This afternoon I spent a long time at Vanderbilt’s gym. Working out, I often catch myself thinking that I’d like to look like a Greek statue. However, like many things in life, extending this line of thinking to its logical conclusions renders it absurd. The amount of exercise and special dieting required to actually look a Greek statue would mean that this one objective would consume my life. And, furthermore, once attained, it’s arguable that I would only be marginally more attractive, or even less attractive. In this manner I have a small or even sometimes large inner struggle with myself when I’m pumping iron.
After working out, I napped. Sometimes it’s a god-send just to lie down. Consciousness is sometimes simply too much of a burden. My thoughts in particular are tiring, though other peoples’ can get to me too.
That afternoon I had an interview scheduled for a dishwasher position at one of Bongo Java’s partner restaurants. It proved to be irritating, like so many things. I arrived at the place and one of the employees pointed out Rusty, an unremarkable man in his late twenties or early thirties standing in front of the register speaking to a middle-aged woman. Restaurant managers are often unremarkable, I’ve found. Wait, I do like some of them. He told me he would just be a few minutes. I sat and waited. I was wet from the rain outside. I forgot to mention that it was raining. I had chosen to wear my bright red sweater, which sometimes people compliment. At a table near mine there was a skinny, pretty co-ed eating vegetarian food. Another pretty, skinny co-ed joined her. I eavesdropped. The first one made a remark about how terrible her outfit was. Honestly, I thought she looked pretty good, and I don’t ignore outfits. I wanted to interject this comment. I thought better of it.
Rusty called me over and I went to his office. He asked me about myself. Unlike Brandi, I could see it was a perfunctory question. Wait, who’s Brandi? My manager from the other place. These interviews are ludicrous. Considering the nature of the work, what is the point of them? I had assumed it was just a formality, and I was going to get the job. But Rusty told me he was interviewing other people. I wondered if that was really the case, or if that was just something he could say to feel some psychological leverage over me. He was really rather dull. I was becoming indignant. I don’t think it showed, but, how shall I say, I wasn’t radiating enthusiasm. I was feeling generally out of sorts, due to some water in my ear from the pool that was impairing my hearing.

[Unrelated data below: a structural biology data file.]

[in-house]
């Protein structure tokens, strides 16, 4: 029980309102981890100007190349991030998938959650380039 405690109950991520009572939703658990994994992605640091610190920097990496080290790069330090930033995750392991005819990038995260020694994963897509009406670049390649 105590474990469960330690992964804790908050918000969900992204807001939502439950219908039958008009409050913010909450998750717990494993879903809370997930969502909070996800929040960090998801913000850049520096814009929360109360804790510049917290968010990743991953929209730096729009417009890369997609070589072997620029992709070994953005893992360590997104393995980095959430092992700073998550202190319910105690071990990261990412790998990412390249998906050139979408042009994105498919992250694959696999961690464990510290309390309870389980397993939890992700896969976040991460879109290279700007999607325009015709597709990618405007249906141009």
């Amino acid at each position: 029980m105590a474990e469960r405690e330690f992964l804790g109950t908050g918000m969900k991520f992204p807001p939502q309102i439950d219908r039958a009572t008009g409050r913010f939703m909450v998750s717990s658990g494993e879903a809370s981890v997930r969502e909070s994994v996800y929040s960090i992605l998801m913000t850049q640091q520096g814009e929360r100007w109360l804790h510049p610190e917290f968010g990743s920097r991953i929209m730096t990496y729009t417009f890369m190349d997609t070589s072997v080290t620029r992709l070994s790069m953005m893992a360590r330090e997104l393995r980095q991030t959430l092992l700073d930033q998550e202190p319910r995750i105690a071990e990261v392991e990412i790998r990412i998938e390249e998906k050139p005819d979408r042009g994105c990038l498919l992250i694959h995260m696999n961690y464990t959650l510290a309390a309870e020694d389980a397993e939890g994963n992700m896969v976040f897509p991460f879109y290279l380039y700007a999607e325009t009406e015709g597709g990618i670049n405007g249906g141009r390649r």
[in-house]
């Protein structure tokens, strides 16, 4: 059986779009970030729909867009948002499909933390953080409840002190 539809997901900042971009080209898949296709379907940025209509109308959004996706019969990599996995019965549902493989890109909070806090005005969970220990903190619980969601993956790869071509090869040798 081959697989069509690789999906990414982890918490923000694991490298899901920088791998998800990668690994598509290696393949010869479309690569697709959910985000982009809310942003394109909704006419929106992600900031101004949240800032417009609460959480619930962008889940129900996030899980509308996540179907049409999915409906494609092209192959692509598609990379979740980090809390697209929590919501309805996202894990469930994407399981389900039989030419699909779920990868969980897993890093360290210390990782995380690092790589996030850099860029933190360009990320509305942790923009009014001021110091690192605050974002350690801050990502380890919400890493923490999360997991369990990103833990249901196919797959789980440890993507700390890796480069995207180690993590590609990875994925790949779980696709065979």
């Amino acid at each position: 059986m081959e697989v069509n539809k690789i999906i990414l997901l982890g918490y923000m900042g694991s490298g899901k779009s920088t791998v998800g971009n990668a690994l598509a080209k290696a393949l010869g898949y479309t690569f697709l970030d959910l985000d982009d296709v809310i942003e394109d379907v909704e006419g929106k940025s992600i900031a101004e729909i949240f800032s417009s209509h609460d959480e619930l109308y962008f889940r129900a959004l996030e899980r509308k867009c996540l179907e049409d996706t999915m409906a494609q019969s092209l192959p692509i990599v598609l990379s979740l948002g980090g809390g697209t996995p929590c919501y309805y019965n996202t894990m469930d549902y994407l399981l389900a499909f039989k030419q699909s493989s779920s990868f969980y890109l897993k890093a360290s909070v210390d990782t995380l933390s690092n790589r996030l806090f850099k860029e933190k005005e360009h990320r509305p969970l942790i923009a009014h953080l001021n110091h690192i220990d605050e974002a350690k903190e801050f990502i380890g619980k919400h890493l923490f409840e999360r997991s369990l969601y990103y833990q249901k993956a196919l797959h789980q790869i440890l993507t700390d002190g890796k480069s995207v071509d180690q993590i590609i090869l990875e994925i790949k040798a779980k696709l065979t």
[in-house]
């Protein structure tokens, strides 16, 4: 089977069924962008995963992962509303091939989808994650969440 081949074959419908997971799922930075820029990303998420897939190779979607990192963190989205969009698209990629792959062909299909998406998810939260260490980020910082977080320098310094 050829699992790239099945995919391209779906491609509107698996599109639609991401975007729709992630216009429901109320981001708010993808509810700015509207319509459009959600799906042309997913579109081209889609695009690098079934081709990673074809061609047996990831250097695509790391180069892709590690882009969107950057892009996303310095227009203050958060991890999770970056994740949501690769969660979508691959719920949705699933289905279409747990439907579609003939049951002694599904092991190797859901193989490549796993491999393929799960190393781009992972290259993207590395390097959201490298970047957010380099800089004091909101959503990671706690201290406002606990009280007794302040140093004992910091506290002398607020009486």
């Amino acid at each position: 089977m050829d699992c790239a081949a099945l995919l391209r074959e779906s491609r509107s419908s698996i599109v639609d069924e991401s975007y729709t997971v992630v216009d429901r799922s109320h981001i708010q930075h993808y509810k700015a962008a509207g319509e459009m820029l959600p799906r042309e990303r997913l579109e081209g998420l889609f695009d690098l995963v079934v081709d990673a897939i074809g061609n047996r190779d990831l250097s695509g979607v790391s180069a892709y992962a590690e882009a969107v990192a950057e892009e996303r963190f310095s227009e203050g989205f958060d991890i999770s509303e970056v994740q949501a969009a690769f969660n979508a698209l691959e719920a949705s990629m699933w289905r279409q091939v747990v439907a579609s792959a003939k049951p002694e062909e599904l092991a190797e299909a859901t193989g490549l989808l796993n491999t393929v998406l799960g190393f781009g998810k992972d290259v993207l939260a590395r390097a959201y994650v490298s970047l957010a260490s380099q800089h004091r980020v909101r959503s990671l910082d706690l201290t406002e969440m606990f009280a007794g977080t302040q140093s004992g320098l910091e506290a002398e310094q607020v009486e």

That night Lewis and I decided that we would see some music. It seemed like the thing to do, or anyway, a thing to do. We biked to the Basement, a popular venue on 8th Avenue South.
When we got there a young man with a guitar was doing his bit, a sing-songwriter kind of thing. This was followed by my favorite act of the night, Megan McCormick. She had short, trendy hair, with a wave of it carefully streaked across her forehead. Again, southern chic.
I had many profound thoughts throughout the show. That always happens to me when I hear live music. I can’t remember any of them now, otherwise I would write them out in great detail. I also checked out the girls, what do you expect. God knows some of my thoughts had to do with them.